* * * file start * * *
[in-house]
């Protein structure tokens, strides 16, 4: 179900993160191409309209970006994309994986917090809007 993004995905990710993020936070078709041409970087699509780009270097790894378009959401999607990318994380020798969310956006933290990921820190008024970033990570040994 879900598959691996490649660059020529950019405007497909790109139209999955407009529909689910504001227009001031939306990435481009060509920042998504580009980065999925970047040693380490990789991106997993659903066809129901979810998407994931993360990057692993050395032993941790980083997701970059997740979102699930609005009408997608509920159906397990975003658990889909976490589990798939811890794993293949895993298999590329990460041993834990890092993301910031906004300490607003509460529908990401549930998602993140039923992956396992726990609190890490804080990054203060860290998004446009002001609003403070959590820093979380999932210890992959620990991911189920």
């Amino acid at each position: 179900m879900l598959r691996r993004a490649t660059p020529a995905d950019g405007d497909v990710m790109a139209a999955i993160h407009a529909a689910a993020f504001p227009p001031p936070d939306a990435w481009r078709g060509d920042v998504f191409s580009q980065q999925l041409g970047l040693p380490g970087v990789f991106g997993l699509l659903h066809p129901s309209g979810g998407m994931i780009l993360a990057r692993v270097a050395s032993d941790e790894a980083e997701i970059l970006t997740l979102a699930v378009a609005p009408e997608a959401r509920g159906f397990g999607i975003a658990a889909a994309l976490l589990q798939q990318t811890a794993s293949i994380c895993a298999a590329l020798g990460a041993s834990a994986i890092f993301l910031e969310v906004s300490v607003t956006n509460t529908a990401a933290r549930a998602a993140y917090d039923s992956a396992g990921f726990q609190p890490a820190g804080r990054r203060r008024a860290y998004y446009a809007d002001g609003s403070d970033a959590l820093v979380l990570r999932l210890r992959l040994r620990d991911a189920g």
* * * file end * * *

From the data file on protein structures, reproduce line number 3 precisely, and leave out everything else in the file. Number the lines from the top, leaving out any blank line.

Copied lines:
């Amino acid at each position: 179900m879900l598959r691996r993004a490649t660059p020529a995905d950019g405007d497909v990710m790109a139209a999955i993160h407009a529909a689910a993020f504001p227009p001031p936070d939306a990435w481009r078709g060509d920042v998504f191409s580009q980065q999925l041409g970047l040693p380490g970087v990789f991106g997993l699509l659903h066809p129901s309209g979810g998407m994931i780009l993360a990057r692993v270097a050395s032993d941790e790894a980083e997701i970059l970006t997740l979102a699930v378009a609005p009408e997608a959401r509920g159906f397990g999607i975003a658990a889909a994309l976490l589990q798939q990318t811890a794993s293949i994380c895993a298999a590329l020798g990460a041993s834990a994986i890092f993301l910031e969310v906004s300490v607003t956006n509460t529908a990401a933290r549930a998602a993140y917090d039923s992956a396992g990921f726990q609190p890490a820190g804080r990054r203060r008024a860290y998004y446009a809007d002001g609003s403070d970033a959590l820093v979380l990570r999932l210890r992959l040994r620990d991911a189920g």